Details of the materials of the strata of sheet 20 are as follows. Base stratum 50 is composed either of paper, i.e. a felted sheet of cellulosic fibers, or plastic, for example, a cellulosic polymer such as cellulose nitrate, cellulose propionate or cellulose butyrate. Retroreflective stratum 52 is composed of minute glass spheres that are hemispherically transmitting and hemispherically reflecting, dispersed in a transparent lacquer, as disclosed in: US. Patent No. 2,997,403, issued August 22, 1961 in the name of Charles E. Seright for Reflex Reflective Coating Composition; and US. Patent No. 2,963,378, issued December 6, 1960 in the name of Philip V. Palmquist for Glass Beads Hemispherically Reflectorized With Metallic Coating and Compositions Thereof. Preferably, such spheres (FIG. 2a) are characterized by one hemispheric portion which is clear and the other hemispheric portion which is coated first at 53 with a metal, such as aluminum, and second at 55 with a paint, such as titanium dioxide lacquer, which covers the outer surface of the metal. Antihalation stratum 54 is composed of a polar acting dye which clears in acid or alkali, for example, phenophtha'lene, Acid blue black (Color Index 246) or Acid magenta (Color Index 692), dispersed in a polymer, for example, an ester such as cellulose acetate. Suitable antihalation compositions are disclosed in US. Patent No. 2,322,006, issued on June 15, 1943, in the name of Scheuring S. Fierke et 'al., for Photographic Filter and Antihalation Layer. Photosensitive stratum 56 is shown as being a silver halide emulsion. In such an emulsion, one or more of the silver halides, of which silver chloride, silver bromide and silver iodide are examples, are dispersed in a suitable colloidal material, such as gelatine, agar, albumin, casein, collodion or cellulosic ester. In use, photosensitive stratum 56, after photoexposure to provide a latent image, is developed by silver reduction and fixed by silver halide dissolution in an alkaline environment. The developer generally is alkali active, i.e. active only in alkaline solution, so that its development is accompanied by clearing of antihalation stratum 54. Examples of developers of this type are pyrogallol, hydroquinone, metol, amidol, para-'aminophenol and glycin. The fixing agent, for example, is a silver halide solvent such as sodium thiosulfate or sodium thiocy-anate. The alkali, for example, is an alkali metal base such as sodium or potassium hydroxide or a nitrogenous base such as ammonium hydroxide or hydroxylamine.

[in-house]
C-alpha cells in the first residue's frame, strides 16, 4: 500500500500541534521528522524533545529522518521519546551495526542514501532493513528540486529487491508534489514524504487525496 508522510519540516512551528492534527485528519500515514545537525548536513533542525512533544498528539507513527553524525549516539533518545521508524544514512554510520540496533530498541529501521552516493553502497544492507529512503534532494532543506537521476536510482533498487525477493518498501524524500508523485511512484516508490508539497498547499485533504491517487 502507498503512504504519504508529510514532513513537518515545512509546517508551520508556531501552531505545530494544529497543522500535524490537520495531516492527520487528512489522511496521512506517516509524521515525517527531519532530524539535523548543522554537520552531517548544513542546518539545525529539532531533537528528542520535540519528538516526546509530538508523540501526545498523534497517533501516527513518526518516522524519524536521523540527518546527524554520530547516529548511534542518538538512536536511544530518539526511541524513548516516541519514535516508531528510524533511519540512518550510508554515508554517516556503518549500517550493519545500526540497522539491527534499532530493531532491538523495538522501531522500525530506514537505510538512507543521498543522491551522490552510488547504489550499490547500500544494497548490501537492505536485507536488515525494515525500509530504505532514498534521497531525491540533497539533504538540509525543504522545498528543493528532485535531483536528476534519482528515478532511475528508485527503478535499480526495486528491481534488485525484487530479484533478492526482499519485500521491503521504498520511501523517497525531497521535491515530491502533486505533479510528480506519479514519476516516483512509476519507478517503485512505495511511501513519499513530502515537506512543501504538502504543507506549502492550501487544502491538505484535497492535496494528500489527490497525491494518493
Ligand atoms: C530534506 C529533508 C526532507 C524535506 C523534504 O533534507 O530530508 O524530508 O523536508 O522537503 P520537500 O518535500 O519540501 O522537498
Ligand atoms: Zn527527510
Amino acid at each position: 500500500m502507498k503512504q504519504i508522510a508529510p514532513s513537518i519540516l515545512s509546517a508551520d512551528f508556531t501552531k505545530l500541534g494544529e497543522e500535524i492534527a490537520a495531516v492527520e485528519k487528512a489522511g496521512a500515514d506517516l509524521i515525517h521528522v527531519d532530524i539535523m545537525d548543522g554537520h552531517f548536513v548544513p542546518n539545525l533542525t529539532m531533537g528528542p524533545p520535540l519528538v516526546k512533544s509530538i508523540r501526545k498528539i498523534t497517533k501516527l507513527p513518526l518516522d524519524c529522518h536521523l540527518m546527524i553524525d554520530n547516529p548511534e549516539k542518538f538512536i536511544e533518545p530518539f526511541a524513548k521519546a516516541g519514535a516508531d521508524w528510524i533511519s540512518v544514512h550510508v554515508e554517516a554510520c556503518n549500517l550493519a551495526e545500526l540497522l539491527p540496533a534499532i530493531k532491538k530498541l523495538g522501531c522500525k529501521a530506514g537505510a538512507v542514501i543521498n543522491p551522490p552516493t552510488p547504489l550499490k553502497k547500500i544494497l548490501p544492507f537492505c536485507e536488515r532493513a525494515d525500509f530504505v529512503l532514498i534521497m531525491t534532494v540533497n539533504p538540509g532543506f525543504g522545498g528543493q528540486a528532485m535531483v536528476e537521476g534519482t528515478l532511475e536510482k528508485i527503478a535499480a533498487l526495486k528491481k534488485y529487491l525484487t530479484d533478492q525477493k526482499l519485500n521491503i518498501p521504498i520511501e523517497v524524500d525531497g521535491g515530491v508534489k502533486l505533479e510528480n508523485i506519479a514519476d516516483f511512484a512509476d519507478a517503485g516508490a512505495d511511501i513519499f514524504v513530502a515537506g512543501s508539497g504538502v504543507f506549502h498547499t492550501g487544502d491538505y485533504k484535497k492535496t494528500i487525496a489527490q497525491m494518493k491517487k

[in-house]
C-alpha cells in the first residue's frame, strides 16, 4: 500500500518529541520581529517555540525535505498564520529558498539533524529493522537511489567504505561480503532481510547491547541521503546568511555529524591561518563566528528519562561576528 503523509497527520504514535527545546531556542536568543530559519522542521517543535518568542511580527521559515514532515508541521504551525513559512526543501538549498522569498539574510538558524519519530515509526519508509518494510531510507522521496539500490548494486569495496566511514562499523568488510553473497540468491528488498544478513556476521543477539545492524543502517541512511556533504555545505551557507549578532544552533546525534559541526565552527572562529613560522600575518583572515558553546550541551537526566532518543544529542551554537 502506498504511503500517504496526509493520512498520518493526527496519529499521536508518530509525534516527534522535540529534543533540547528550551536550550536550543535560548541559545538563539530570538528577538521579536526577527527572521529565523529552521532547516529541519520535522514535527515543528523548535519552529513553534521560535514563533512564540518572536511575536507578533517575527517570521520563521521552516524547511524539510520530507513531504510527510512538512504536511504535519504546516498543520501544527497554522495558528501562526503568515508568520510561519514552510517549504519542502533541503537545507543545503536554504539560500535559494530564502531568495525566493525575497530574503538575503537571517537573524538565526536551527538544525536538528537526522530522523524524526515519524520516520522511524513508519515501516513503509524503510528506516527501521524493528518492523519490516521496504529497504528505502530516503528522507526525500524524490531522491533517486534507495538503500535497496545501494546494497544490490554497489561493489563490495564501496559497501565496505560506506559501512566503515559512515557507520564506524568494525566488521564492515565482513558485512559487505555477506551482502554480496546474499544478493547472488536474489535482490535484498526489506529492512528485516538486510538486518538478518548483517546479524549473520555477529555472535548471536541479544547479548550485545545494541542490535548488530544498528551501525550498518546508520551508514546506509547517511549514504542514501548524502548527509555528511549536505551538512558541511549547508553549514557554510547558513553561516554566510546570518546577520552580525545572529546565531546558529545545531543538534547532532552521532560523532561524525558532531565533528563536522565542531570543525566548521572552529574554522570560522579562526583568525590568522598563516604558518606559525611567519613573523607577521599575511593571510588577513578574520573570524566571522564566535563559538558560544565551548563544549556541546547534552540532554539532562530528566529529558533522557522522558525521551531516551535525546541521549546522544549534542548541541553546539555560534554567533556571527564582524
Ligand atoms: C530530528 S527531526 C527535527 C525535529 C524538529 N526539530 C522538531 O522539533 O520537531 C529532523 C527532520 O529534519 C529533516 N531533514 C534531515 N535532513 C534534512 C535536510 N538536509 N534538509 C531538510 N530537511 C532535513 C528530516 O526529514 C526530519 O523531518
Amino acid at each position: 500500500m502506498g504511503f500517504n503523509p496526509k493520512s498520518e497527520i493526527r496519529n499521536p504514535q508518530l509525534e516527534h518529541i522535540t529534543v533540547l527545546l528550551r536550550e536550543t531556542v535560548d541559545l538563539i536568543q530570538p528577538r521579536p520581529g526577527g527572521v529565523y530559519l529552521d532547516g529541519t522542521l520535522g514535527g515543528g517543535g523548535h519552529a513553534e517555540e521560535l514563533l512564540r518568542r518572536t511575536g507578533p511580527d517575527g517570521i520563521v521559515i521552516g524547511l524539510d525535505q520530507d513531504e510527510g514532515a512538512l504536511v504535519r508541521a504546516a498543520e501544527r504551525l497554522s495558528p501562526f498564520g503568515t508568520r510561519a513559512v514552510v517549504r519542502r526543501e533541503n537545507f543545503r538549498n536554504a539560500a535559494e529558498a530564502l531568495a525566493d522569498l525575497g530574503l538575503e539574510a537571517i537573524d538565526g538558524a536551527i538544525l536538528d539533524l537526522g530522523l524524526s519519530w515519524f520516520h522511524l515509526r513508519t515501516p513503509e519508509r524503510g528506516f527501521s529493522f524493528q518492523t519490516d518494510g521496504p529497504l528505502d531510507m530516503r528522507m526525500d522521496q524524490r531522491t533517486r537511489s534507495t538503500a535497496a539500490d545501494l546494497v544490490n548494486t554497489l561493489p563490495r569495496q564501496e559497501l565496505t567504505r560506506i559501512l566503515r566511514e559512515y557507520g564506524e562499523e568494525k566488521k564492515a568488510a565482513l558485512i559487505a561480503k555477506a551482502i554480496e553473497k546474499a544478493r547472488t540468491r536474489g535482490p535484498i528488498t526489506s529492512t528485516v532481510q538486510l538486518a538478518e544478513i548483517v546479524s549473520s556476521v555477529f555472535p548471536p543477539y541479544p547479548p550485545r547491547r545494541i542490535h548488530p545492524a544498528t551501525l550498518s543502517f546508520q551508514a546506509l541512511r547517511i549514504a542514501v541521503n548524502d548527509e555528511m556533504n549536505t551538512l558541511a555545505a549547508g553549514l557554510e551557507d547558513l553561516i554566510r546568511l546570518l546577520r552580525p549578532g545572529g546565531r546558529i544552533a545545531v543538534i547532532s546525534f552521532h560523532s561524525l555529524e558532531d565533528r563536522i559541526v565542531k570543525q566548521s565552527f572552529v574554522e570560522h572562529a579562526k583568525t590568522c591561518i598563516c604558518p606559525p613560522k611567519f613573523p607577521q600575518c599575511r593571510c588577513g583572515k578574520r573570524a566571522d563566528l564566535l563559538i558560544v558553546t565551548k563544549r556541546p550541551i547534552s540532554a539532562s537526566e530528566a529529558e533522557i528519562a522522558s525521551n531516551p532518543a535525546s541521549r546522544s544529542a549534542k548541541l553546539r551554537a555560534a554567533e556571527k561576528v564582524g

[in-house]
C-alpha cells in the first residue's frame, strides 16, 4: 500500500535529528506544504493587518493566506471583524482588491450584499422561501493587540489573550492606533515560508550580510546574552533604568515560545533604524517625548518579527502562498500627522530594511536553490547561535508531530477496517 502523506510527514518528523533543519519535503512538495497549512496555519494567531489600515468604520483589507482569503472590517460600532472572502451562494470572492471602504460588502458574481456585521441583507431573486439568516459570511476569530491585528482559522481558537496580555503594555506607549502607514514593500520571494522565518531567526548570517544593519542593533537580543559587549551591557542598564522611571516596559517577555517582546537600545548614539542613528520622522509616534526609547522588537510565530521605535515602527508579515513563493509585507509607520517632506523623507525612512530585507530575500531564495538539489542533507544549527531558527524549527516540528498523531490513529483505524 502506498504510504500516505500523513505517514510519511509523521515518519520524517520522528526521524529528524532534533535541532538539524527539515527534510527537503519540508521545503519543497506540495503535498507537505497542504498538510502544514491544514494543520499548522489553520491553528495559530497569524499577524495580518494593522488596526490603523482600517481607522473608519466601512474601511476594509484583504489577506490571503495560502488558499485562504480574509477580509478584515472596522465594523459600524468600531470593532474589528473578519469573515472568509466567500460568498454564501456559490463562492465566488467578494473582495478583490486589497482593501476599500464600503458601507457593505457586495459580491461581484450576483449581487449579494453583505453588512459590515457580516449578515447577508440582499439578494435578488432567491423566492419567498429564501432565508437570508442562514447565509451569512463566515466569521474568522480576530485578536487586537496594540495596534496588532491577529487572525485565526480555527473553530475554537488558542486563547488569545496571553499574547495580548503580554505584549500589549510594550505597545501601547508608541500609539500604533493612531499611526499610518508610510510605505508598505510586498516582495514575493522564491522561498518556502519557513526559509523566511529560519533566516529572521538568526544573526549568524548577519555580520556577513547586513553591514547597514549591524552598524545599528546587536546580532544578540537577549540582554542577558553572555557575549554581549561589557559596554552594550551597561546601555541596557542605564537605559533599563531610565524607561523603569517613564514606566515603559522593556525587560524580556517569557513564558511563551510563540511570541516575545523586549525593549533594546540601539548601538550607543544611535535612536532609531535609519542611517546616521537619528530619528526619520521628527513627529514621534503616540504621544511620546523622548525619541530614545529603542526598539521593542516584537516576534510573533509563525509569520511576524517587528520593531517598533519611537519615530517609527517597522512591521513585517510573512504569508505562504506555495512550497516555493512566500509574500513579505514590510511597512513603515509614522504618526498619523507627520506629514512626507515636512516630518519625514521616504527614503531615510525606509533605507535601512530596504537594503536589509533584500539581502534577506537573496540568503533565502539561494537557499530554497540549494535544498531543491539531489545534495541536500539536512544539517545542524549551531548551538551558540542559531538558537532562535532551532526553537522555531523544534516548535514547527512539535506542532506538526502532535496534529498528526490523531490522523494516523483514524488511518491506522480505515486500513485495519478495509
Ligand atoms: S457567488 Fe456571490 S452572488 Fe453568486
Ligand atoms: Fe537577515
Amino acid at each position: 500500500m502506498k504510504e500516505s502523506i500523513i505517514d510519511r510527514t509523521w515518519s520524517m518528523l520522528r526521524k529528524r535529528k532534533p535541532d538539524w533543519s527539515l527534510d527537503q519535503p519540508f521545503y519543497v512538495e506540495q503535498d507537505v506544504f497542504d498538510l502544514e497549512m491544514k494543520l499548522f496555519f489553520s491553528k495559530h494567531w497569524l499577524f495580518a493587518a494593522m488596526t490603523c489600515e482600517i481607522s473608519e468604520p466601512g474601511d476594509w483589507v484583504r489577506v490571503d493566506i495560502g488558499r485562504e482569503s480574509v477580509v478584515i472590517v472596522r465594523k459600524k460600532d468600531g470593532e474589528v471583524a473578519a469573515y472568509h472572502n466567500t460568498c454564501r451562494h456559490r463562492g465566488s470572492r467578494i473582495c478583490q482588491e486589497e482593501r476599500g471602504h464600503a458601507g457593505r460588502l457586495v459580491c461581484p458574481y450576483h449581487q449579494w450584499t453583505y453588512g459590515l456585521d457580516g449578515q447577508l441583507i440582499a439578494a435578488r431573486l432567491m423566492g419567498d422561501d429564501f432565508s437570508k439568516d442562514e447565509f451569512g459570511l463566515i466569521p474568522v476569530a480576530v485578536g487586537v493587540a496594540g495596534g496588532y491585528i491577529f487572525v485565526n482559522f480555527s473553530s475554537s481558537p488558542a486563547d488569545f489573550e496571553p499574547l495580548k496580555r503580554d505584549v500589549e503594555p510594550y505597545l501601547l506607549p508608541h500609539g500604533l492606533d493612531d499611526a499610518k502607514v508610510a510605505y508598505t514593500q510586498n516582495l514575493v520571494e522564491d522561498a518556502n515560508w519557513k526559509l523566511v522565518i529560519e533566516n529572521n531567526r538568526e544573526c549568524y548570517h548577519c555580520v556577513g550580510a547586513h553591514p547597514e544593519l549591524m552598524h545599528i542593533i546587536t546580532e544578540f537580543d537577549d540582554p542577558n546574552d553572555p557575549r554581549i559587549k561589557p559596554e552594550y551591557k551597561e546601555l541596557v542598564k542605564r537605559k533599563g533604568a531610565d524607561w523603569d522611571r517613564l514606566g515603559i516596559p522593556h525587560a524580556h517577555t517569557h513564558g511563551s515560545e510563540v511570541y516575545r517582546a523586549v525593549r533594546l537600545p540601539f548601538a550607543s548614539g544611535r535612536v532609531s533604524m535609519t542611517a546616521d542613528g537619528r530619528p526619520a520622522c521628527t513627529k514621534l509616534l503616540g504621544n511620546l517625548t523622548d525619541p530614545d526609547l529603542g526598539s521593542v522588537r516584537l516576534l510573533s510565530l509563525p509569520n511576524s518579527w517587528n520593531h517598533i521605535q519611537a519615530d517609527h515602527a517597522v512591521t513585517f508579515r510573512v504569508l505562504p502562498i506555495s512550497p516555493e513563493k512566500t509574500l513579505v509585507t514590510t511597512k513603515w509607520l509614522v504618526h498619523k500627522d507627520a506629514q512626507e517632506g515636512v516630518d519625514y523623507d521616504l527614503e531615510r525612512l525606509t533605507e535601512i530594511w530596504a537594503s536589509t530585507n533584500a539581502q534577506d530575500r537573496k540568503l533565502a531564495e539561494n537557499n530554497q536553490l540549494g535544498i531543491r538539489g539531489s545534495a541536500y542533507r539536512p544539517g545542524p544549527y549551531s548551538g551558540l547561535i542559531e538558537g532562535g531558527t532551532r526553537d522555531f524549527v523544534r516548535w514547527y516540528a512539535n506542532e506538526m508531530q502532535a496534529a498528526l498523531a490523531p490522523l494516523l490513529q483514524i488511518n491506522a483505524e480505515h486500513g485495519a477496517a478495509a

One specific example of the product and process of FIG. 2 involves the following. In the specific product of FIG. 2; stratum 50 is composed of baryta paper approximately 0.001 inch thick; retroreflective stratum 52 is composed of a multiplicity of hemispherically metallized, hemispherically clear glass microspheroids of the type shown in FIG. 2a, having diameters ranging from 10 to 50 microns and a refractive index of at least 1.8, dispersed within a clear melamine-formaldehyde polymer in a distribution that is approximately 0.001 inch thick; antihalation stratum 54, which is composed of an acid azo dye, Methyl red, dispersed in cellulose acetate, is approximately 0.001 inch thick; and silver halide stratum 56 is a moderateley high speed, gelatino iodobrornide emulsion that is approximately 0.001 inch thick. After photoexposure to provide a latent image in photosensitive stratum 56, the foregoing specific product is processed in the following sequence of steps. The photoexposed product is developed in the following solution for 3 minutes at 20 C.

Water cc 3000 Metol g 3 Sodium sulfite g 44 Hydroquinone g 12 Sodium carbonate g 36 Potassium bromide g 2 During development the antihalation layer clears and a print becomes visible in the photosensitive stratum. After Washing for 10 minutes, fixing is effected by immersion in the following solution for 5 minutes at 20 C.

Water cc 3000 Sodium thiosulfate g 240 Sodium sulfite g 15 Acetic acid (28%) cc 75 Borax g 14.5 Potassium alum g 15 After washing for 10 minutes and drying, the resulting print is of good quality for both direct observation and episcopic projection.